Painting into books: the creation of readable art

The overwhelming majority of books fall into formats and categories required for mass production. Novels are unbroken pages of text, with the occasional prestige edition that includes either color plates or line illustrations…graphic novels, with few exceptions, follow the sequential panel/word balloon/caption formula. Art monographs display large visuals accompanied by usually terse descriptions or title/history information.

I’ve always been attracted to books that break out of those formulas to create an experience that feels new. That was the ambition for the Talos books, and the creative process that went into them was equally unconventional. Independent streams of creation became blended and then symbiotic.

Iason Bellerophon doesn’t just paint artwork for books, he literally paints on the books themselves. The Talos books went through multiple phases, from story-writing (in longhand, transferred to typed text…a rarity in today’s world, I refer to it as “the Lovecraft method”, in honor of HPL’s handwritten manuscripts for his stories. It allows me to write in very odd places…generally with my back propped against a tree in the woods or a park) to selecting images from Iason’s huge output of drawings and paintings and digital art, to placing them into a typed manuscript, to delivering that manuscript as a printed workbook to Iason…which he then paints directly onto. Those are scanned, rebound into a new workbook, and Iason paints into that one too, expanding and enriching the melding of text and image. On and on the process goes, through phase after phase, draft after draft, until what is to me a mesmerizing hybrid of novel/graphic novel/art monograph emerges.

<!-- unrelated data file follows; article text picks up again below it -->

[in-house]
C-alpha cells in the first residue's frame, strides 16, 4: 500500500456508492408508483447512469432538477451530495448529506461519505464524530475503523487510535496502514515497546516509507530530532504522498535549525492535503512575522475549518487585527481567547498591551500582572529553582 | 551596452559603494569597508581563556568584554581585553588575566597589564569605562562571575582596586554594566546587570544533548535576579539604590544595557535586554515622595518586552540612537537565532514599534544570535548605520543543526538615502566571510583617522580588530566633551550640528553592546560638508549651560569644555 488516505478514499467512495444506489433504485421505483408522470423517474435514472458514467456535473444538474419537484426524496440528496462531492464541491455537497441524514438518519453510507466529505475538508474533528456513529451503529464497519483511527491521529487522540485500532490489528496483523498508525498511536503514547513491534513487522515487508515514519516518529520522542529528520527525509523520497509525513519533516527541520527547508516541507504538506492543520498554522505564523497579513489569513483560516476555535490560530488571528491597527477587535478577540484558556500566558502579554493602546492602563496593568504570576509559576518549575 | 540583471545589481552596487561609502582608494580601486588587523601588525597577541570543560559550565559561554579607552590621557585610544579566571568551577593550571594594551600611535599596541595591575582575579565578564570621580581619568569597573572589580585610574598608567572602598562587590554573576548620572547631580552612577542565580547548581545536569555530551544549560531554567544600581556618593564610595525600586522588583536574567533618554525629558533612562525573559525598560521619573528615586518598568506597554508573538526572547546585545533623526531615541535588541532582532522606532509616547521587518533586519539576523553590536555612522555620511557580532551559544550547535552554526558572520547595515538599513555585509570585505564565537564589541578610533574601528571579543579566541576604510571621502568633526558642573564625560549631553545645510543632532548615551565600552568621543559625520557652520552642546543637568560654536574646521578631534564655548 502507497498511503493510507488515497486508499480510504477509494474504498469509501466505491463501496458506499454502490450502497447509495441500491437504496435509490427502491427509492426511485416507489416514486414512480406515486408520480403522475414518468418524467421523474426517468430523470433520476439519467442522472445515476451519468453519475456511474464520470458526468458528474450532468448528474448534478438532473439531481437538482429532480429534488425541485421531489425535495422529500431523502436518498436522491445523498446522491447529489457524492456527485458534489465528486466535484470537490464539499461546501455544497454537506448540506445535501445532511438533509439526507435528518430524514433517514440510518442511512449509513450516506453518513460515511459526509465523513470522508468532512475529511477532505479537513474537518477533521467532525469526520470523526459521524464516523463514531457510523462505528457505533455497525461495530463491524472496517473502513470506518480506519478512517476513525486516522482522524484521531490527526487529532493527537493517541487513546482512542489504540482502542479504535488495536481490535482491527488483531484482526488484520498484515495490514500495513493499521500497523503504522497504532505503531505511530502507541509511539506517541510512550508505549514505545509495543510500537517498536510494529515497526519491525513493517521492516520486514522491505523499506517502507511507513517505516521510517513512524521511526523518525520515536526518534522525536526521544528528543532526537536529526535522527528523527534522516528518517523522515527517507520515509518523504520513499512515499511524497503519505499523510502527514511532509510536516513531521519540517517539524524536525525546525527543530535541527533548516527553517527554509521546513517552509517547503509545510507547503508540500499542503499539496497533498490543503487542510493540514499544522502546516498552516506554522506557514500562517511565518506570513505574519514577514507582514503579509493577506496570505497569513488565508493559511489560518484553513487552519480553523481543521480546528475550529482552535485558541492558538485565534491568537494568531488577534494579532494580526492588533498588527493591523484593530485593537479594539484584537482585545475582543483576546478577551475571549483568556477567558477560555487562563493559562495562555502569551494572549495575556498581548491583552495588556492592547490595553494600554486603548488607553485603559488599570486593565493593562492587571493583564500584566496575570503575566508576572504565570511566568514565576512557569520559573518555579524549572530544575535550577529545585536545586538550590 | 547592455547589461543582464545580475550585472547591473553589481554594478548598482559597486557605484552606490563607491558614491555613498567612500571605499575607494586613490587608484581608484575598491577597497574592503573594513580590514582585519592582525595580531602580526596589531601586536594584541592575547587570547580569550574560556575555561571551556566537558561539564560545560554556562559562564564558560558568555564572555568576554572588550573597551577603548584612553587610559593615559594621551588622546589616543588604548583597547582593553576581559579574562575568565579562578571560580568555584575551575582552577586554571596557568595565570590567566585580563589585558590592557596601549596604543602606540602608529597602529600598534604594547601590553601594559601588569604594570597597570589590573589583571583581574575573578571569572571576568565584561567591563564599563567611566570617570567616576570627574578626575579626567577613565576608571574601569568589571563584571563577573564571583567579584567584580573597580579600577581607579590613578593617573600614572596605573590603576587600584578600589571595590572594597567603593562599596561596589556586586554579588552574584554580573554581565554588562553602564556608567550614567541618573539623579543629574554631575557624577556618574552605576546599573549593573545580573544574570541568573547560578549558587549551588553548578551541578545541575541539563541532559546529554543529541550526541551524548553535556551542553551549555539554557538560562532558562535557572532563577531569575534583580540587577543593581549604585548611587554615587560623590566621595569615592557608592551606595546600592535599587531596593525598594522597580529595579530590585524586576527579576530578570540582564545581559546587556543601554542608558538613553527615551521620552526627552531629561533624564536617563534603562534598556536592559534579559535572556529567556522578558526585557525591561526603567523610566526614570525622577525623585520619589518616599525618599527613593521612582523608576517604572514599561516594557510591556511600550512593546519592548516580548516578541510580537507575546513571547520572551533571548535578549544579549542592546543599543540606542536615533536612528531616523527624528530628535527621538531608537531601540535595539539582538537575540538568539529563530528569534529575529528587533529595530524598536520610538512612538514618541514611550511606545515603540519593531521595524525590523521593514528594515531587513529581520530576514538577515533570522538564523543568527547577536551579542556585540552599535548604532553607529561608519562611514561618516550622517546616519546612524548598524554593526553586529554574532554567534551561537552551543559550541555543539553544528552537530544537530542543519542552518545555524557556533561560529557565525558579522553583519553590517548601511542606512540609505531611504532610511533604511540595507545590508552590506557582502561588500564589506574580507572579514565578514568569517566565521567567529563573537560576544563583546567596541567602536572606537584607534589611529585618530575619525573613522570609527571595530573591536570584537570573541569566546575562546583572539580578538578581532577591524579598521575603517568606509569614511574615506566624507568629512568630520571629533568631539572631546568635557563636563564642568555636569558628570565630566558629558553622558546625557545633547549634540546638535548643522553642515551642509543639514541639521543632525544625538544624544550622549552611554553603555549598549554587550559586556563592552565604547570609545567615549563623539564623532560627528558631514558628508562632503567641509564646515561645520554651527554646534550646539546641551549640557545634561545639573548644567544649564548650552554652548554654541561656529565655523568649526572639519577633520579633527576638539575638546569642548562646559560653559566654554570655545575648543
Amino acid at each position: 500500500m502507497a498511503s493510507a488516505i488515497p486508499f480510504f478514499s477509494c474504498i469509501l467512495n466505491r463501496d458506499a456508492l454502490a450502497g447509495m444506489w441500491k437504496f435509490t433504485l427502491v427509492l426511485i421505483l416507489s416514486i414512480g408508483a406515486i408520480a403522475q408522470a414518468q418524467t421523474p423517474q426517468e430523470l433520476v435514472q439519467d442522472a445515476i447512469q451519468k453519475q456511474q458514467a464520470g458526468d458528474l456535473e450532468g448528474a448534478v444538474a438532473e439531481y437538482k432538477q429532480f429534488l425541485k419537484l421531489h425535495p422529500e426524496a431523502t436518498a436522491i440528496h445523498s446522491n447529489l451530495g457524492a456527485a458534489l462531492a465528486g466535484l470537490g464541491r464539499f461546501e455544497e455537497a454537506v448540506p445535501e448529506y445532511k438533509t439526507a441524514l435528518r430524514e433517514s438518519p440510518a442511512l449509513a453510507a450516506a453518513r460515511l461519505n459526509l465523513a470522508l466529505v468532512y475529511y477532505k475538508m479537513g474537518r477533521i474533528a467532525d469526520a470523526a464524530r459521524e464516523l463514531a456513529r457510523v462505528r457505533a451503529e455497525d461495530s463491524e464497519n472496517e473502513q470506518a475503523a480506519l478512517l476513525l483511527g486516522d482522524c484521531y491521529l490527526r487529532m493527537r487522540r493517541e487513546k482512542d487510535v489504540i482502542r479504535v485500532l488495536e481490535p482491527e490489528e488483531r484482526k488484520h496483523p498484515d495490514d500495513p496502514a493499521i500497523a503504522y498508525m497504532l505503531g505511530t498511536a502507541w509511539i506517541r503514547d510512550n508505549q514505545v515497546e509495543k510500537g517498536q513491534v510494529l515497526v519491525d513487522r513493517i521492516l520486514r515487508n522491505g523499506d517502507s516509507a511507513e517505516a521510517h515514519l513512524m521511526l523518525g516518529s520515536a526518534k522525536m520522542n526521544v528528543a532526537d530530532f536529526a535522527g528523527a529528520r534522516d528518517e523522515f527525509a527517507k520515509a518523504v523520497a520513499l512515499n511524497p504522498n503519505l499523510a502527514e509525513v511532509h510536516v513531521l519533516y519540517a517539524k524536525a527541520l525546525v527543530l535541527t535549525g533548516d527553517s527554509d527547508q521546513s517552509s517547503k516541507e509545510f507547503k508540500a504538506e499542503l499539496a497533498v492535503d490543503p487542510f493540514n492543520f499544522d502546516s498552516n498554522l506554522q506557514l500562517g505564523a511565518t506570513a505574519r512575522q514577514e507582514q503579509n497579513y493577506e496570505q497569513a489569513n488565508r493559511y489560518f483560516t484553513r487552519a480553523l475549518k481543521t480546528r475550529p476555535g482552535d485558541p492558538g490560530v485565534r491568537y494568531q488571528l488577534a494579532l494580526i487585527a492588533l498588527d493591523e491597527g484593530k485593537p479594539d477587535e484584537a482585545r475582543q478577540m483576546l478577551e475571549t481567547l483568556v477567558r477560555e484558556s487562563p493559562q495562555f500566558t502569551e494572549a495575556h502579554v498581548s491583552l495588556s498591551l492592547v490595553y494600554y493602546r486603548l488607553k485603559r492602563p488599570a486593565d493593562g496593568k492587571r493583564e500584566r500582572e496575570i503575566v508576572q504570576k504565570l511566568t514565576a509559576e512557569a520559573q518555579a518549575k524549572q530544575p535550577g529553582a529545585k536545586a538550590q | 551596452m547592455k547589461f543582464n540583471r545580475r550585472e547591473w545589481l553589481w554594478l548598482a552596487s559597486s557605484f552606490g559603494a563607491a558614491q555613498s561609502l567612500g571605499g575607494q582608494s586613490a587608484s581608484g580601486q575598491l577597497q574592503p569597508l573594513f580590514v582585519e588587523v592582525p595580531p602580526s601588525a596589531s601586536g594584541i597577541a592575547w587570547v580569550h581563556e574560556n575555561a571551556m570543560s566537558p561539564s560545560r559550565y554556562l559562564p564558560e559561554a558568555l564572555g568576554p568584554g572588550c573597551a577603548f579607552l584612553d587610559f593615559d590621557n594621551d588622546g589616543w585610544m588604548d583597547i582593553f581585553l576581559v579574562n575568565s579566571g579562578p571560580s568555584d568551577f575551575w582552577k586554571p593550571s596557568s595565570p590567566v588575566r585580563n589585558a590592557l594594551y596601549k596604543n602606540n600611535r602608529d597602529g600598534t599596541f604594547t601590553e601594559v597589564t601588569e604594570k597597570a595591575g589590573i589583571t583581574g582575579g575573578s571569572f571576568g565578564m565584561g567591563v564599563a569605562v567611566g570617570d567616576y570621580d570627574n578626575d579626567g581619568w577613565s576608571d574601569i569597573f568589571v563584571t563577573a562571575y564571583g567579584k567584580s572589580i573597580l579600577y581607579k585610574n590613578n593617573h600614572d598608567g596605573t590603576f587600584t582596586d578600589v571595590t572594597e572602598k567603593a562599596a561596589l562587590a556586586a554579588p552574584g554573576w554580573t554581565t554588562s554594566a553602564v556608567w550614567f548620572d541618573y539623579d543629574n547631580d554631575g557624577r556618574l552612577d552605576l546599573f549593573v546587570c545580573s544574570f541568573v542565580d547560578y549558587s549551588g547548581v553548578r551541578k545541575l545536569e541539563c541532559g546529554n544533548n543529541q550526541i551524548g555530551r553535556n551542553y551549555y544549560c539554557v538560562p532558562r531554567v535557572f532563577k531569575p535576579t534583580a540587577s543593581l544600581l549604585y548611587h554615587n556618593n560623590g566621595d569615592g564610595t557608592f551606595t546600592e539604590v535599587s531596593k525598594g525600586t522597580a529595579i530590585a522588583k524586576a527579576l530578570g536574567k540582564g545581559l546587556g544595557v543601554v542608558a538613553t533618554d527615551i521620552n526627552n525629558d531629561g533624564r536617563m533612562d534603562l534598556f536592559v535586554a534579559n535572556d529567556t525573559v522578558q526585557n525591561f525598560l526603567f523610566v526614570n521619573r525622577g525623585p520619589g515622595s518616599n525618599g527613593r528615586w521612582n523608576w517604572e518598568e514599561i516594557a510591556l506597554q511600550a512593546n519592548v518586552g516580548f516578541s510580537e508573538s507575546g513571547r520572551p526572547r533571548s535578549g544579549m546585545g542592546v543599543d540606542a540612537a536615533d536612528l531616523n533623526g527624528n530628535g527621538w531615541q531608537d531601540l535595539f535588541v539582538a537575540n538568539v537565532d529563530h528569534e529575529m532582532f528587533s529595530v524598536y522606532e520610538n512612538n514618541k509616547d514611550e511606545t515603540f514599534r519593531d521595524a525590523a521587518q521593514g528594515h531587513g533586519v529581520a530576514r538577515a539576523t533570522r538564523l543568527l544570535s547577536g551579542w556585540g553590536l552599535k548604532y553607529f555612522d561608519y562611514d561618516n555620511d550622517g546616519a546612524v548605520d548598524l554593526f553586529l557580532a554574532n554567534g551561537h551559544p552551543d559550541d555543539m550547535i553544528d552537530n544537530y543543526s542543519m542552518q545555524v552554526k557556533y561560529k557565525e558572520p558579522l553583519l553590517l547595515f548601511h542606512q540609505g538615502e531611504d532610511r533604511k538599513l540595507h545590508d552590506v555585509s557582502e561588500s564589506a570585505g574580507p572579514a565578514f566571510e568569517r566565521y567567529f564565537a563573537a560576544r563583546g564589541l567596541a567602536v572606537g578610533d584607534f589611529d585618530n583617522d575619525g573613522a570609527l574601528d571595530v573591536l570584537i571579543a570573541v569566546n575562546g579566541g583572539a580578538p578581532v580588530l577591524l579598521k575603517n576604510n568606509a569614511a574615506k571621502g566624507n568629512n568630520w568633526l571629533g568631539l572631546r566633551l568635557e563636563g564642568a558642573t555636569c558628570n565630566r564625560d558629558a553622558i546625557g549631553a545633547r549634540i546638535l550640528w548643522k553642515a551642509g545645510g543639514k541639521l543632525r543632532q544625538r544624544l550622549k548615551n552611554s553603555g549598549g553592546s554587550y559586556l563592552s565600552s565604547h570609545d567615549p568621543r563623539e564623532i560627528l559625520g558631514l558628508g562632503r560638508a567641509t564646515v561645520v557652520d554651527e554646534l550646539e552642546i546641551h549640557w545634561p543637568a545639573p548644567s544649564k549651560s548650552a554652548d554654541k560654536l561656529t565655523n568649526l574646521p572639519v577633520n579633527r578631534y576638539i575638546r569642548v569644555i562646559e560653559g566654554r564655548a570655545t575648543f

This is the format of the Talos books. It’s hoped that by breaking apart the traditional boundaries of book publishing we can offer a unique, visionary, exciting and visceral experience to the reader.

Here is Iason, in his New York studio, leafing through the pages of one of those painted books.

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